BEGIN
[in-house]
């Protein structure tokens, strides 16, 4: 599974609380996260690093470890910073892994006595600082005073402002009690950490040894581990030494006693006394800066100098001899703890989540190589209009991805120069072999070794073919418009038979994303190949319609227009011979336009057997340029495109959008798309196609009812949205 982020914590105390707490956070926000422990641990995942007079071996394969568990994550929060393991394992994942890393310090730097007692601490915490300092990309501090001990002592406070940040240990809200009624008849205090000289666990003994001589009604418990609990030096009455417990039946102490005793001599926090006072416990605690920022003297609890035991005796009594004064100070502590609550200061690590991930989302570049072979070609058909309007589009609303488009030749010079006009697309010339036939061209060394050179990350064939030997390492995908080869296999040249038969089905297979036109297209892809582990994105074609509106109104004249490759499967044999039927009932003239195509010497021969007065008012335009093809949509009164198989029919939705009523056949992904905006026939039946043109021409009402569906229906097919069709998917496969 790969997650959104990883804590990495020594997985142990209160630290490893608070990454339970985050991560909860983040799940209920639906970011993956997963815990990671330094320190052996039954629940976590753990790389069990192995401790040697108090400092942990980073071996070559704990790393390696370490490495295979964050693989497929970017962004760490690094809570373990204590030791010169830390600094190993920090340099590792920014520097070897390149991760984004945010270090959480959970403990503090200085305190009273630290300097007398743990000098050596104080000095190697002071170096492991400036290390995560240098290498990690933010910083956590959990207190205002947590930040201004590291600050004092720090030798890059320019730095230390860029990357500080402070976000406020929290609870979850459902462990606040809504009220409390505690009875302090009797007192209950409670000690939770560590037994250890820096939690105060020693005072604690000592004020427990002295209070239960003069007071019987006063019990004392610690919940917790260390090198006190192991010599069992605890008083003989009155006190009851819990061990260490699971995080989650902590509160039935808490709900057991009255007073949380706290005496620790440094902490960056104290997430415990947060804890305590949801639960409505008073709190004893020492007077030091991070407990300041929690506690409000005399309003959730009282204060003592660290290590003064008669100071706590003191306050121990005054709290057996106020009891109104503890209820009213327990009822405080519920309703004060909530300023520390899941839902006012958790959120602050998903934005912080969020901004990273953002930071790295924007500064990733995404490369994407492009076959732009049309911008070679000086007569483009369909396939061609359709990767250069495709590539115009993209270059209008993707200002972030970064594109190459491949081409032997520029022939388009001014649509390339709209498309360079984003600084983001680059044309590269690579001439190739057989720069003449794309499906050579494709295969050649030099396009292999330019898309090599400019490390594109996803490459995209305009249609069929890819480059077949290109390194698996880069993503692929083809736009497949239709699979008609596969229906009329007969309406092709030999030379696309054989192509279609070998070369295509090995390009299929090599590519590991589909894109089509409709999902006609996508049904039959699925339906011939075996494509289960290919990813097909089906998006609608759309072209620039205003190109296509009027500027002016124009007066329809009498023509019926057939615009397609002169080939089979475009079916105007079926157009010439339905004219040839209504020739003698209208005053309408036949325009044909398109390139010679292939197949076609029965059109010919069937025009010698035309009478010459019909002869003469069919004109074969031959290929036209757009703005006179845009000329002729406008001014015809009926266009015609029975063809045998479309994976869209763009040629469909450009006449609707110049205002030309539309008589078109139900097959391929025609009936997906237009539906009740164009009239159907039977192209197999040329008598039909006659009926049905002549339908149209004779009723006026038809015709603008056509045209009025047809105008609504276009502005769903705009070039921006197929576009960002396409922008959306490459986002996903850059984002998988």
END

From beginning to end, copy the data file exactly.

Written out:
[in-house]
């Protein structure tokens, strides 16, 4: 599974609380996260690093470890910073892994006595600082005073402002009690950490040894581990030494006693006394800066100098001899703890989540190589209009991805120069072999070794073919418009038979994303190949319609227009011979336009057997340029495109959008798309196609009812949205 982020914590105390707490956070926000422990641990995942007079071996394969568990994550929060393991394992994942890393310090730097007692601490915490300092990309501090001990002592406070940040240990809200009624008849205090000289666990003994001589009604418990609990030096009455417990039946102490005793001599926090006072416990605690920022003297609890035991005796009594004064100070502590609550200061690590991930989302570049072979070609058909309007589009609303488009030749010079006009697309010339036939061209060394050179990350064939030997390492995908080869296999040249038969089905297979036109297209892809582990994105074609509106109104004249490759499967044999039927009932003239195509010497021969007065008012335009093809949509009164198989029919939705009523056949992904905006026939039946043109021409009402569906229906097919069709998917496969 790969997650959104990883804590990495020594997985142990209160630290490893608070990454339970985050991560909860983040799940209920639906970011993956997963815990990671330094320190052996039954629940976590753990790389069990192995401790040697108090400092942990980073071996070559704990790393390696370490490495295979964050693989497929970017962004760490690094809570373990204590030791010169830390600094190993920090340099590792920014520097070897390149991760984004945010270090959480959970403990503090200085305190009273630290300097007398743990000098050596104080000095190697002071170096492991400036290390995560240098290498990690933010910083956590959990207190205002947590930040201004590291600050004092720090030798890059320019730095230390860029990357500080402070976000406020929290609870979850459902462990606040809504009220409390505690009875302090009797007192209950409670000690939770560590037994250890820096939690105060020693005072604690000592004020427990002295209070239960003069007071019987006063019990004392610690919940917790260390090198006190192991010599069992605890008083003989009155006190009851819990061990260490699971995080989650902590509160039935808490709900057991009255007073949380706290005496620790440094902490960056104290997430415990947060804890305590949801639960409505008073709190004893020492007077030091991070407990300041929690506690409000005399309003959730009282204060003592660290290590003064008669100071706590003191306050121990005054709290057996106020009891109104503890209820009213327990009822405080519920309703004060909530300023520390899941839902006012958790959120602050998903934005912080969020901004990273953002930071790295924007500064990733995404490369994407492009076959732009049309911008070679000086007569483009369909396939061609359709990767250069495709590539115009993209270059209008993707200002972030970064594109190459491949081409032997520029022939388009001014649509390339709209498309360079984003600084983001680059044309590269690579001439190739057989720069003449794309499906050579494709295969050649030099396009292999330019898309090599400019490390594109996803490459995209305009249609069929890819480059077949290109390194698996880069993503692929083809736009497949239709699979008609596969229906009329007969309406092709030999030379696309054989192509279609070998070369295509090995390009299929090599590519590991589909894109089509409709999902006609996508049904039959699925339906011939075996494509289960290919990813097909089906998006609608759309072209620039205003190109296509009027500027002016124009007066329809009498023509019926057939615009397609002169080939089979475009079916105007079926157009010439339905004219040839209504020739003698209208005053309408036949325009044909398109390139010679292939197949076609029965059109010919069937025009010698035309009478010459019909002869003469069919004109074969031959290929036209757009703005006179845009000329002729406008001014015809009926266009015609029975063809045998479309994976869209763009040629469909450009006449609707110049205002030309539309008589078109139900097959391929025609009936997906237009539906009740164009009239159907039977192209197999040329008598039909006659009926049905002549339908149209004779009723006026038809015709603008056509045209009025047809105008609504276009502005769903705009070039921006197929576009960002396409922008959306490459986002996903850059984002998988």